Too Late to Short Green Mountain?

T2 PARTNERSWhitney Tilson founded his firm T2 Partners with Glenn Tongue in 1999. Since then, it has returned 177% cumulative since its inception compared to just over 36% for the market at large. Last year, T2 Partners lost around 25% (read more about hedge fund returns in 2011 but that trend appears to be reversing. In the 1st quarter this year, Tilson’s top picks were up almost 20% (read more about first-quarter performance here).

Business Insider recently named Whitney Tilson the hedge fund manager of the week after he scored three investing home runs in the week of April 30 to May 4. On Wednesday, Tilson issued a letter to investors saying, “Our gains for the month came entirely on the short side thanks to Nokia (NOK, -33.5%), First Solar (FSLR, -26.5%), and Tesla (-11.0%).” Also on Wednesday, appeared on CNBC and recommended investors short Green Mountain Coffee Roasters (GMCR) – a position he has been advocating for months.

According to CNBC, “He thinks the company is facing both competitive problems and accounting problems.” Green Mountain will be coming off patent later this year. This is a big issue. While Green Mountain does sell coffee and have a few stand-alone retail locations, the company’s main business is its single serve coffees, called K-cups for their use in Keurig coffee machines. Once the patent expires, other companies will be able to make K-Cups without cutting Green Mountain in on the profits.

Aside from the issue of other companies cashing in on the K-Cup technology, there is also an issue relating to the system that brews the coffee. Starbucks (SBUX) has already announced that it will be launching its own single serve coffee machine and pods this fall. The new at-home coffee system will be called Verismo (read more about it here).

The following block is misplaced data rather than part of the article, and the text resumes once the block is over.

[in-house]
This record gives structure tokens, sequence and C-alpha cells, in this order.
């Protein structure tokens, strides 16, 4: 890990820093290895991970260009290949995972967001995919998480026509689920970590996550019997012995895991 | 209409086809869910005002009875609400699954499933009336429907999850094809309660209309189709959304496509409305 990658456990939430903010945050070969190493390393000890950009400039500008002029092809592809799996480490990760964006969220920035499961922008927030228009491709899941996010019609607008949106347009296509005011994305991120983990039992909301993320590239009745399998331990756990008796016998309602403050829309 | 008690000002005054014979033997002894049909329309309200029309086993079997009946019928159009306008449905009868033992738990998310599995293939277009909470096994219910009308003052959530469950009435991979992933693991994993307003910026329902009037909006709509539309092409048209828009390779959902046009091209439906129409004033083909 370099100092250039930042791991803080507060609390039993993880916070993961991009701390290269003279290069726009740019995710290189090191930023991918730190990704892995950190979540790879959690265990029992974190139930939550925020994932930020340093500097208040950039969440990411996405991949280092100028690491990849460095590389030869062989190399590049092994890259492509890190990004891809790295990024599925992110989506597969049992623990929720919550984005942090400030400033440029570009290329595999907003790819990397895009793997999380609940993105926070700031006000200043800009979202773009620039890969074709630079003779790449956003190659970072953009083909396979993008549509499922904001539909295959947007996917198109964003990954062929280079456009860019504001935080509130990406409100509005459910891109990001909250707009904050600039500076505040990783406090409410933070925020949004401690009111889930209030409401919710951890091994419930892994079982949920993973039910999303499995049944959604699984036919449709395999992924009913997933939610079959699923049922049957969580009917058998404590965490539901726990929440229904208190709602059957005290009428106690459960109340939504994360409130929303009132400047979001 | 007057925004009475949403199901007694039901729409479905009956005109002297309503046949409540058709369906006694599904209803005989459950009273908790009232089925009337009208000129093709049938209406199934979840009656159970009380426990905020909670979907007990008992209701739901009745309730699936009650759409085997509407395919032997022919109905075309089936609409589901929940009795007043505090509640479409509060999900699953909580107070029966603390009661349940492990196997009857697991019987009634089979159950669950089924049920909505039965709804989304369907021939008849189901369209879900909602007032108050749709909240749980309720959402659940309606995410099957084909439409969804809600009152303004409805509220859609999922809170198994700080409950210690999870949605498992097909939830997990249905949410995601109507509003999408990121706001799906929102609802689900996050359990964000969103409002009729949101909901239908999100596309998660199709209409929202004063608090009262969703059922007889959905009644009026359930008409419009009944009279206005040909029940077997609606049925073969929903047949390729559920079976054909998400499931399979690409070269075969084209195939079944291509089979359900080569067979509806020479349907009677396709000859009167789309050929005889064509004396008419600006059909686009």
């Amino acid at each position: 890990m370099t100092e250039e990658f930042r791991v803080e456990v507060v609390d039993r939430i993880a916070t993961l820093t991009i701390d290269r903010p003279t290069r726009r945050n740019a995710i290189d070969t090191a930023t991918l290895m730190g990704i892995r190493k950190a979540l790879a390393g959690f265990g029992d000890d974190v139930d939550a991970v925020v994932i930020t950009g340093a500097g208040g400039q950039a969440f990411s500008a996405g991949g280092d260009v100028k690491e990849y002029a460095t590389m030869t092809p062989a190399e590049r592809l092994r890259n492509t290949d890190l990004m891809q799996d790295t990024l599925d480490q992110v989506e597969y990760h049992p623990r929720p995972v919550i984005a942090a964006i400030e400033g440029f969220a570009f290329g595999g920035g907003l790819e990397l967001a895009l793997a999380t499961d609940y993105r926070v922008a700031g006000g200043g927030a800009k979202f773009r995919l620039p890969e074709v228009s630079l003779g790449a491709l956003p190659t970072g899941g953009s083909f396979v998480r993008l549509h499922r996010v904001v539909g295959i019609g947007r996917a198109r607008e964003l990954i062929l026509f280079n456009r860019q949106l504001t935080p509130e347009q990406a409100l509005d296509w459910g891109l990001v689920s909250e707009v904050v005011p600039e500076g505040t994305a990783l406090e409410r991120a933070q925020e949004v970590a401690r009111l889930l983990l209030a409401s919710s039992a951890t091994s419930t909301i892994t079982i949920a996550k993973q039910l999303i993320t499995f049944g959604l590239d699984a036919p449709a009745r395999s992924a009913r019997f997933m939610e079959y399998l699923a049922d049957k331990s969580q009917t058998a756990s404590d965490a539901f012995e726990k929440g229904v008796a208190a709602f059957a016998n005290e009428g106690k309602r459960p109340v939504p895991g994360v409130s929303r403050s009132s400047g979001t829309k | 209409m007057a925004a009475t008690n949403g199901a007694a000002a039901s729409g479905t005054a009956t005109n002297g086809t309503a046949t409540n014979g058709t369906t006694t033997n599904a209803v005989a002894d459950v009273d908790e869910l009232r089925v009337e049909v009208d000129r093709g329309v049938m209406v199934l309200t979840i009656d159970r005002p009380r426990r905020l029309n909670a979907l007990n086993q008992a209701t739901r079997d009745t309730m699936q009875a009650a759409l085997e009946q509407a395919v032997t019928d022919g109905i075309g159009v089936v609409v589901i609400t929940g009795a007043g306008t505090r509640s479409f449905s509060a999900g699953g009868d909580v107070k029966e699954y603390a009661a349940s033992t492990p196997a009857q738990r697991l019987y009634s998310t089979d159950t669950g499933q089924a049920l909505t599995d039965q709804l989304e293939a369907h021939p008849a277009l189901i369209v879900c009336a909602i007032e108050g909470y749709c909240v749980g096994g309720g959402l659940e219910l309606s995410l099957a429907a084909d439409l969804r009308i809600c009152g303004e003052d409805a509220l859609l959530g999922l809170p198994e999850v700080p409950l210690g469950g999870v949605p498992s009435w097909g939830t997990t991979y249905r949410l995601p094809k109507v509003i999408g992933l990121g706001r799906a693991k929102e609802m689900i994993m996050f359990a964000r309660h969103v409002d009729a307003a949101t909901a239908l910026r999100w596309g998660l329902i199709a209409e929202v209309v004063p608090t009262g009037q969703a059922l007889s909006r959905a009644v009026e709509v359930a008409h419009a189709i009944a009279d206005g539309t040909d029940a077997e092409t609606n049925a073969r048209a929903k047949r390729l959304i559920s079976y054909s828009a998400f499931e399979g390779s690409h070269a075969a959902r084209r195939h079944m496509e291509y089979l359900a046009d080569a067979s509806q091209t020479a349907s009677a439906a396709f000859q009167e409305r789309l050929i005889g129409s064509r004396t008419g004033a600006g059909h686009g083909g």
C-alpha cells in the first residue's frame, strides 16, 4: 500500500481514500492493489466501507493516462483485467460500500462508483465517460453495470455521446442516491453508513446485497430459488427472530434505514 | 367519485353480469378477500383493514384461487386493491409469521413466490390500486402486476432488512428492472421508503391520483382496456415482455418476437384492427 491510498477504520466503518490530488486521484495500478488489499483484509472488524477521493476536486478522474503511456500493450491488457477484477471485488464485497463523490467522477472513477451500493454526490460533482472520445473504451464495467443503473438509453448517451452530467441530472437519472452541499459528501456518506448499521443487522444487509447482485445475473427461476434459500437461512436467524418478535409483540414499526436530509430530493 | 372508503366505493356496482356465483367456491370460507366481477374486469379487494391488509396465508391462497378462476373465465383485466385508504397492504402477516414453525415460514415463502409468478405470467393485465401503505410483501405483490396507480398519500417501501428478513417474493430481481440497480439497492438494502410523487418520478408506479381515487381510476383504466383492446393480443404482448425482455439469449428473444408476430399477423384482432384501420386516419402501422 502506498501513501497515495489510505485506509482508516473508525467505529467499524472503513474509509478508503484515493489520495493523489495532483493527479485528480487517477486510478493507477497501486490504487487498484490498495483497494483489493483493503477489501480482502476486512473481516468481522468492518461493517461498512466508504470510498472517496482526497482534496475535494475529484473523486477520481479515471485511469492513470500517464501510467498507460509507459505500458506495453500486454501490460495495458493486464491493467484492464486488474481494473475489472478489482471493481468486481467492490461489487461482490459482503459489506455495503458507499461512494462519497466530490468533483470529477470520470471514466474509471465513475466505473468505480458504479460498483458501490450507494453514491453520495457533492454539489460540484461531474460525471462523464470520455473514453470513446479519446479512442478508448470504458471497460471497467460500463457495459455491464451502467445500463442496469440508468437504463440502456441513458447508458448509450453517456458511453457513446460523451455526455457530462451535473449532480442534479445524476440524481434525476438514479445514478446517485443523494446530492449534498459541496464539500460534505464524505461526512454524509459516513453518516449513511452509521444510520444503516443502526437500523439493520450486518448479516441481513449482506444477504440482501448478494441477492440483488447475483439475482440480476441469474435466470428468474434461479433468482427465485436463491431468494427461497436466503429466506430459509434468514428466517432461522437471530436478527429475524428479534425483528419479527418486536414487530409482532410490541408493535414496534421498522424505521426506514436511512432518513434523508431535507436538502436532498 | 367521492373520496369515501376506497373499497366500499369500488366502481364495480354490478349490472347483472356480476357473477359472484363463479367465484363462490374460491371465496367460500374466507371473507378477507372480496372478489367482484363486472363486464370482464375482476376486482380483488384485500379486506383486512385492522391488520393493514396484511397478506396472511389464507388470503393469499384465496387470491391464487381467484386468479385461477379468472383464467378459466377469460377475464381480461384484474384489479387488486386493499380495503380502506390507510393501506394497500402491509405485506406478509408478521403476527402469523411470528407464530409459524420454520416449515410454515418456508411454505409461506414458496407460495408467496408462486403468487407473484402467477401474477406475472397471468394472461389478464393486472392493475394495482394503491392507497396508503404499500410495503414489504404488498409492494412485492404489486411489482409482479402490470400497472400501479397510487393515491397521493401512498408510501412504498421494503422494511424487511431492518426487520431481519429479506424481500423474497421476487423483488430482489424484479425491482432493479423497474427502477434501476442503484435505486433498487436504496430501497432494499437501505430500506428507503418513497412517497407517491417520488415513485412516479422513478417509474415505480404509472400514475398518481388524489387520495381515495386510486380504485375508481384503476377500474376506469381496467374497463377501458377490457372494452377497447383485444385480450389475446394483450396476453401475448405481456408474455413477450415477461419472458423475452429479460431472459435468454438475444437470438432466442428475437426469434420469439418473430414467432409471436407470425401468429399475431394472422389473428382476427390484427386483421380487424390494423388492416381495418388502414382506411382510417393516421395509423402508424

Starbucks has said that its new offering is geared more towards espresso specialty coffee drinks than simple brewed coffee and, as a result, it will not compete directly with Green Mountain. However, I think it’s a fair assumption that many coffee drinkers will end up opting for Starbucks Verismo, if for no other reason than that the Starbucks machine has the ability to make a coffee drink with milk or cream using single serve pods, which is sure to appeal to both those that enjoy specialty coffee drinks and those that prefer milk or cream in their coffees.  Further, while the pricing of its Verismo pods or machine has not been announced, Starbucks’ coffee is priced less per pound than Green Mountain’s coffee. This factor could also attract consumers to the Starbucks’ Verismo.

On October 26, 2011, Tilson said that there could be potential accounting fraud at Green Mountain and said of the SEC probe against the company that he thought they were going to find something. His comments came just weeks after popular hedge fund manager Dave Einhorn gave a speech denouncing the coffee company on October 17Einhorn had criticized GMCR for its “poor transparency,” “accounting discrepancies,” confusing quarterly financial presentations, quarterly results that look “too good to be true” and capital spending that was growing much faster than the business. Green Mountain’s stock plummeted, going from $92.94 on October 1 to just $65.44 on October 27. In January 2012, Tilson said in a letter to investors that he would short Green Mountain this year as well. The stock was trading at $48.52 a share. Today, that figure is roughly $27 – clearly Tilson made the right call, but how low can Green Mountain go?

If Tilson right, it could go much much lower. He is still saying that Green Mountain’s accounting was misleading.  “Although I can’t prove it, I believe they were stealing sales from futures [sic] quarters to make their numbers look extra good. But when you do that, those future quarters eventually catch up,” said Tilson. “I think we’ll see a series of big misses by the company. I’ve been short since the high 80’s but I’m not interested in covering a single share.” Tilson is also short Ethan Allen (ETH), Garmin (GRMN) and Lululemon Athletica (LULU).